By Lonnie Wilkey
Editor, Baptist and Reflector

Lonnie Wilkey

Lonnie Wilkey

Tennessee Baptist Convention churches are observing the Week for Prayer for International Missions this week and are in the process of collecting the Lottie Moon Christmas Offering.

If past years are any indicator, Tennessee Baptists will be generous when it comes to supporting our international missionaries who serve all over the world. I hope this response continues this year as well.

In September I had the opportunity to participate in a vision trip for Baptist state paper editors hosted by the International Mission Board in London.

The trip was primarily to introduce the editors to their Global Cities Initiative, a part of IMB President David Platt’s plan to introduce a “limitless” missionary force of Southern Baptists. That will include, of course, people who serve in ways other than the traditional full- time missionaries.

161206lmco-featA secondary purpose of the vision trip was to introduce state editors to the IMB’s media network. The media network takes over for the communications office of the IMB that was basically disbanded earlier this year.

Quite frankly, I disagreed with the IMB’s decision to eliminate the majority of its communications staff when it happened and nothing occurred in London to change my mind.

Don’t get me wrong. The media network team members we met are great people. They are missionaries committed to the Lord.

But they are being asked to perform an impossible task. For years, the communications office of the IMB was the envy of Southern Baptist journalists. Their writers and photographers almost always won the top awards from the Baptist Communicators Association (formerly Baptist Public Relations Association). The IMB’s The Commission magazine not only won awards but it played a role in convincing people to become missionaries.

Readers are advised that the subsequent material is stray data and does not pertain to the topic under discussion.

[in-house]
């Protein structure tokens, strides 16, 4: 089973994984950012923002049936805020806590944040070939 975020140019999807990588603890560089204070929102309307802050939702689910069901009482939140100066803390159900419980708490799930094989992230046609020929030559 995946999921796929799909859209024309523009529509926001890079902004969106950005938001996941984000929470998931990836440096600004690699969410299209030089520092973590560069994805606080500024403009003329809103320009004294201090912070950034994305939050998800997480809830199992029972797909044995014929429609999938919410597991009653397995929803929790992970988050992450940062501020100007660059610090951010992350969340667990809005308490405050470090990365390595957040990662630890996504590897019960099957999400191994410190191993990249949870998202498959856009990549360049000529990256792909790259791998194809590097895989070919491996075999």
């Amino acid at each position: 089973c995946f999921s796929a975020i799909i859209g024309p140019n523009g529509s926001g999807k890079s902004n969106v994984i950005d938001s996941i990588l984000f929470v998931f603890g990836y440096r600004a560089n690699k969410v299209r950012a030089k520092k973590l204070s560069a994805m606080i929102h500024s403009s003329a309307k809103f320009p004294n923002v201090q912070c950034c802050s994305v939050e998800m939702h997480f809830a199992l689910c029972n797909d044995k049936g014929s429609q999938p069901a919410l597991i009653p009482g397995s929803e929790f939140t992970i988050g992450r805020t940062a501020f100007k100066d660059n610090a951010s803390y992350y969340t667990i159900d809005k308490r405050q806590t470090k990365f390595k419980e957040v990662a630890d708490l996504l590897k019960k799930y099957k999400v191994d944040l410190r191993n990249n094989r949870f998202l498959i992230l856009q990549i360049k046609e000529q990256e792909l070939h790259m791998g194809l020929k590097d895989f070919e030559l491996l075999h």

Chris Turner, communications director for the Tennessee Baptist Mission Board and a former IMB missionary, has shared on numerous occasions how he was inspired by an article in The Commission. He sought and gained employment in the IMB communications office and he and his wife Michelle were later appointed as missionaries.

The print issue is long gone though there is an online version of The Commission. It is a shell of its former self.

We were told during our meeting that: “We are no longer geared to be a news desk and produce the press ready content you’ve come to expect.” While they did transport us to London to hear our concerns, I think their minds were already made up.

Granted, they don’t need our approval. They are an autonomous entity, but for years the IMB has depended upon state papers to communicate to Southern Baptists what God is doing all across the world.

They don’t seem to understand that what they’re now proposing does not work for us. Sadly, they don’t really seem to care. I don’t blame the media network. They get their marching orders from David Platt. It is just another example of what I see as a disconnect between IMB and current leadership with grassroots Southern Baptists.

I could go on, but I won’t. My feelings do not matter. I had convinced myself I would “boycott” by not promoting the offering this year. God quickly reminded me that was not His will. He changed my heart to make me realize it does not matter what I think about IMB leadership. What matters are the missionaries who give up everything and leave family and friends to serve Him wherever He calls.

The Lottie Moon Christmas Offering is all about our missionaries. They deserve and need our support.

While in London I had the opportunity to meet Ben and Judy Armacost. (See story.) While they are not Tennesseans they have strong ties. I decided to tell their story to feature our Lottie Moon Christmas Offering this year.

They are an amazing couple with a passion for evangelism and a zeal to tell the people of London about our Lord Jesus Christ.

Missionaries like the Armacosts are why it is imperative that we continue to support our Southern Baptist missionaries. The LMCO is about them and God. Nothing else matters.